HONOLULU - A bill allowing motorcycles to use shoulder lanes is now law without the governor's signature, but only when the Department of Transportation says so.

For motorcyclists, the satisfying sound of a revving engine may have met its match.

"I'm very happy about this," Austan Tyra, motorcyclist said. 

House Bill 2589 allows motorcycles in the shoulder lane for hog riders in Hawaii. 

"It's the highest per capita for motorcycle ridership and it certainly makes sense out here," Brendon Kane, Cycle City, general sales manager said. 

It was one of the items on Ige's list of bills he's letting become law without his signature. 

For many riders, it's a long-time coming and could be a game changer for all motorists.

"If there's less of us on the road and make everybody's commute a whole lot quicker," Kane said. 

Cutting down on drive times and reducing the risks on the road. 

"Not only is it a safety issue but we certainly wanna save time in traffic. You know it doesn't make sense to a lot of us and possibly reducing the risks on the road," Kane said.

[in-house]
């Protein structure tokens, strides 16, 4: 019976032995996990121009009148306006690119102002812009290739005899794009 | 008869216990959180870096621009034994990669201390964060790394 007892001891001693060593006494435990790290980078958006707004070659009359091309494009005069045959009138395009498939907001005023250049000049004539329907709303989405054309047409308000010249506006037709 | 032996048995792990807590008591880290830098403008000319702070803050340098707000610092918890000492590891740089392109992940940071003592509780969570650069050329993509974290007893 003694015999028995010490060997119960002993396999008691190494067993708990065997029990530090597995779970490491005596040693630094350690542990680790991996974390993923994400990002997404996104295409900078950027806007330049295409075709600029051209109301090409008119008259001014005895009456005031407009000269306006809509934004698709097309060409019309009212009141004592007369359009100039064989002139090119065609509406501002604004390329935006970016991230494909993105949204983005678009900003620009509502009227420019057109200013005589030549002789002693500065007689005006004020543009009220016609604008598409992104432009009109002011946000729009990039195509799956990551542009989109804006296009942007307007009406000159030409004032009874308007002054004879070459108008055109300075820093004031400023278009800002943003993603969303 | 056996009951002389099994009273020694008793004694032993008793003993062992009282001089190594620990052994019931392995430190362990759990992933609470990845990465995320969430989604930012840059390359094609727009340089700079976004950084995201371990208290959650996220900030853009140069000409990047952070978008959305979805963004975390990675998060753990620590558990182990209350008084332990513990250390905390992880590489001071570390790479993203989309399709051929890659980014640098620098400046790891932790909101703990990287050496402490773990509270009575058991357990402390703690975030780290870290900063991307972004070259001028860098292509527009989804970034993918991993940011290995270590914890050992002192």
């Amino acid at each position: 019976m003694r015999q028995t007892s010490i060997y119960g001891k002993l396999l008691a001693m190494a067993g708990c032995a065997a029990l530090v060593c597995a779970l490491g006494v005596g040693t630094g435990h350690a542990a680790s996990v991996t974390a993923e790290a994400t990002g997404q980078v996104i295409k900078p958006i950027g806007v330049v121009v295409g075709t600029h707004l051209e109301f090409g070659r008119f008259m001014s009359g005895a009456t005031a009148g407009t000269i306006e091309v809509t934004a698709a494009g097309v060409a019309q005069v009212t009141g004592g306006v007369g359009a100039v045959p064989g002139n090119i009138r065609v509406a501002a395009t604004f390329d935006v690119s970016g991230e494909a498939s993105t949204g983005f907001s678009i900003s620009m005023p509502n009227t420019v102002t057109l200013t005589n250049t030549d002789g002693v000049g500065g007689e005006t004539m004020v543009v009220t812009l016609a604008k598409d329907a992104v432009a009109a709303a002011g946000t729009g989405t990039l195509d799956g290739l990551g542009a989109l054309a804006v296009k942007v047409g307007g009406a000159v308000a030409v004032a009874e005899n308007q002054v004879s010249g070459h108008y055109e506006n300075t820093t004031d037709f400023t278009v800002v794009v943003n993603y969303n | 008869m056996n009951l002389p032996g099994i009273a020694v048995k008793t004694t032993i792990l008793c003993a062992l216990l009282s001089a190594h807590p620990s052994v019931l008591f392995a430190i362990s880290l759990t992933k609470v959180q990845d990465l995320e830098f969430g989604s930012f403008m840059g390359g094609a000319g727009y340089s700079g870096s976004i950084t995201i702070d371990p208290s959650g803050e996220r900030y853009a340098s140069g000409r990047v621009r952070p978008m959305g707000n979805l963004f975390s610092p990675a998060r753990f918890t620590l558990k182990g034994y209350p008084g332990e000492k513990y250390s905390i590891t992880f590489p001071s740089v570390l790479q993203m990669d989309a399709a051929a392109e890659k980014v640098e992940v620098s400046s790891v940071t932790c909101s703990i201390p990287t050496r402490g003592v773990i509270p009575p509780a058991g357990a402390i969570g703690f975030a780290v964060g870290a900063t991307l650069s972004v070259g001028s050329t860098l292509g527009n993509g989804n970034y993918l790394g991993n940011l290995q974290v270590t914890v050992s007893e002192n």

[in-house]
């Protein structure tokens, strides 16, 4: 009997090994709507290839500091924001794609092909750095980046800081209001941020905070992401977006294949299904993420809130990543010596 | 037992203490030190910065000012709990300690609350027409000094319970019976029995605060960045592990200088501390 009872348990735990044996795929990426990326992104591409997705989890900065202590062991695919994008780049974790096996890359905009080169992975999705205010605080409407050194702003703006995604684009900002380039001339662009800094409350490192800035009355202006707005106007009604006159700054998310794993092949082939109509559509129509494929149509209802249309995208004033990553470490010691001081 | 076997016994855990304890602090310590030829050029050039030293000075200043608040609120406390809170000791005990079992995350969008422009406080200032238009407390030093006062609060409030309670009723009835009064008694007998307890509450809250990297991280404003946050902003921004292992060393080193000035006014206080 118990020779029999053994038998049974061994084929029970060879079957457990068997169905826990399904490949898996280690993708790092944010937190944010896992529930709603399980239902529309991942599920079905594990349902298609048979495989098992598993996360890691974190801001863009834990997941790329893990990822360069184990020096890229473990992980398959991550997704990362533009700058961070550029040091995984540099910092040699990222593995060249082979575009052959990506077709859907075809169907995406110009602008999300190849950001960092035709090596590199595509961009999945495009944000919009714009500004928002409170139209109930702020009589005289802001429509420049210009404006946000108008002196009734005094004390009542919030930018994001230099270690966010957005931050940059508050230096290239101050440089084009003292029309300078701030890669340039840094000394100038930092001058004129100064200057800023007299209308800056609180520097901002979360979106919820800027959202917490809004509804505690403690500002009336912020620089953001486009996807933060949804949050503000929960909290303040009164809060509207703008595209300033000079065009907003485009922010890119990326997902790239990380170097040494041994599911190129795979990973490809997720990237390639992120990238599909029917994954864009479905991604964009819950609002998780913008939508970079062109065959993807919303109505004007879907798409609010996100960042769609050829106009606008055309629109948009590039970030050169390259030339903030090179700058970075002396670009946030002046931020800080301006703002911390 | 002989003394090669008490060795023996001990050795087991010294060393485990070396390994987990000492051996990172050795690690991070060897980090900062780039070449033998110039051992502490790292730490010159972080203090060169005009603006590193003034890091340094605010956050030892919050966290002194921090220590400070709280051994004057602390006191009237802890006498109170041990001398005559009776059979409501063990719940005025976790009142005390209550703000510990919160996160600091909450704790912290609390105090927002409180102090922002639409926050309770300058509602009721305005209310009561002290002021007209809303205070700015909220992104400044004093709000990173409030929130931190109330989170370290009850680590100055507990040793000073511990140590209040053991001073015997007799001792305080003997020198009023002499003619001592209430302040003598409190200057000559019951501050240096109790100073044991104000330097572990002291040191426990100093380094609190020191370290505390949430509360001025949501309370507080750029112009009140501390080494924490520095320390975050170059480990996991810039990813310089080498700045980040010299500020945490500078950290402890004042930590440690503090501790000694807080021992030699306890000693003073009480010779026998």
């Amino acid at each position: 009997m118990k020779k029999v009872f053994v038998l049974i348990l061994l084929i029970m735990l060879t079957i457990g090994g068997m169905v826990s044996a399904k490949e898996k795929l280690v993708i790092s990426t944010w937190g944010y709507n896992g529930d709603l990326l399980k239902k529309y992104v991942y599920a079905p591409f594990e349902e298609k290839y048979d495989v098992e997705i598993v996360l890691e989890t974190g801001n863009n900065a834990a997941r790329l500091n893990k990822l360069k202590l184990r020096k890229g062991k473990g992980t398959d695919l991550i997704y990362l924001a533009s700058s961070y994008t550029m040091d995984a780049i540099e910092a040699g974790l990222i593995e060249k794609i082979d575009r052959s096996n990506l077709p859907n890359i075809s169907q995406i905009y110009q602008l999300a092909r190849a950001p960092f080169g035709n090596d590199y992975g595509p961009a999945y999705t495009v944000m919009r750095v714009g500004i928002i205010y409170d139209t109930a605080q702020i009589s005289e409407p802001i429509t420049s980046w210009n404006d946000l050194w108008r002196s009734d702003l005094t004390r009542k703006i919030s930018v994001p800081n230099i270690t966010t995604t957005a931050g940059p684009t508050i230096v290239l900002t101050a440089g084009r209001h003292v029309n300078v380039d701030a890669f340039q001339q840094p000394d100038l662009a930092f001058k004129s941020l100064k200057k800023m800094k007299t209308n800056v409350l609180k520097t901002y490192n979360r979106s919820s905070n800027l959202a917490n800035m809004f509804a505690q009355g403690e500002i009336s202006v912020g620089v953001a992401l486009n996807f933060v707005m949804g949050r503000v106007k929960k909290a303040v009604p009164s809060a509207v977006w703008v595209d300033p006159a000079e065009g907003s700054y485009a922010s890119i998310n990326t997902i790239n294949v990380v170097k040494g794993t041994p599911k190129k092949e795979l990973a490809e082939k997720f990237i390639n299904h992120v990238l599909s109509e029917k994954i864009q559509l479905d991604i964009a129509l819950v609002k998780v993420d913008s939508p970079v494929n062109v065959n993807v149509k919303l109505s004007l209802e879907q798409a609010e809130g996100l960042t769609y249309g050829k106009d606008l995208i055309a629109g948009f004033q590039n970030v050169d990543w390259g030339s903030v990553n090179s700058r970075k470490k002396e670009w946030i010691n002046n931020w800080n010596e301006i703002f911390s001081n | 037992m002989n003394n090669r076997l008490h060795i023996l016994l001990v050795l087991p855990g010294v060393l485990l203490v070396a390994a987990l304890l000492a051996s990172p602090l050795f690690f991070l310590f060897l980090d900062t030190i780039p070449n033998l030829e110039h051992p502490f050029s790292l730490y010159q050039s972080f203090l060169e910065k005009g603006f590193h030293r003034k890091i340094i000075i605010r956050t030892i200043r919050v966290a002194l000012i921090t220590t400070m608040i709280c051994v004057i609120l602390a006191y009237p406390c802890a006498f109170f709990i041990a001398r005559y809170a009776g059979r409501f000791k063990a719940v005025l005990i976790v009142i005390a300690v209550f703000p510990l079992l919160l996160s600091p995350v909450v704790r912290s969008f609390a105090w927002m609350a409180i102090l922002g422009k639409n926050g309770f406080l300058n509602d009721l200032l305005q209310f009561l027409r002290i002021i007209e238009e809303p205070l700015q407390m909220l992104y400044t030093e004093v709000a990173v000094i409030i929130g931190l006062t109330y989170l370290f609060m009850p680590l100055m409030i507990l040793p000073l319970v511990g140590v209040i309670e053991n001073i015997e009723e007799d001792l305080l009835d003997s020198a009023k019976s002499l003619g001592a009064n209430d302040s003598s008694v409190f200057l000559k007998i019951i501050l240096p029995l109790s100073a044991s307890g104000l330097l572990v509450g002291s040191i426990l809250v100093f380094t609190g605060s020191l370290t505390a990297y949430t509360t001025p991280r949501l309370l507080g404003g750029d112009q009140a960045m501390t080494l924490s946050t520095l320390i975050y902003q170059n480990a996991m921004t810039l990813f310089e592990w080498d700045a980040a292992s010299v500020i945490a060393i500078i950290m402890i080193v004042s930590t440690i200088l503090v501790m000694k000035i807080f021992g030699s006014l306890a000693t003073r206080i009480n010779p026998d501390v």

One more lane for motorcycles which could mean one less accident.

"Knowing that you can maneuver around these vehicles but not being able to, it's a pain," Tyra said. 

Ige cites safety as the top priority but says there's still detailed that need to be ironed out. One of the major details designated which shoulder lanes will be accessible for motorcycles aside from the ones that already exist: H-1 Freeway east and west bound in the morning and evening. 

The DOT will evaluate what other spots could be shoulder accessible. 

So currently, the shoulder lanes are unavailable to motorcyclists. The law takes effect January, 1, 2019.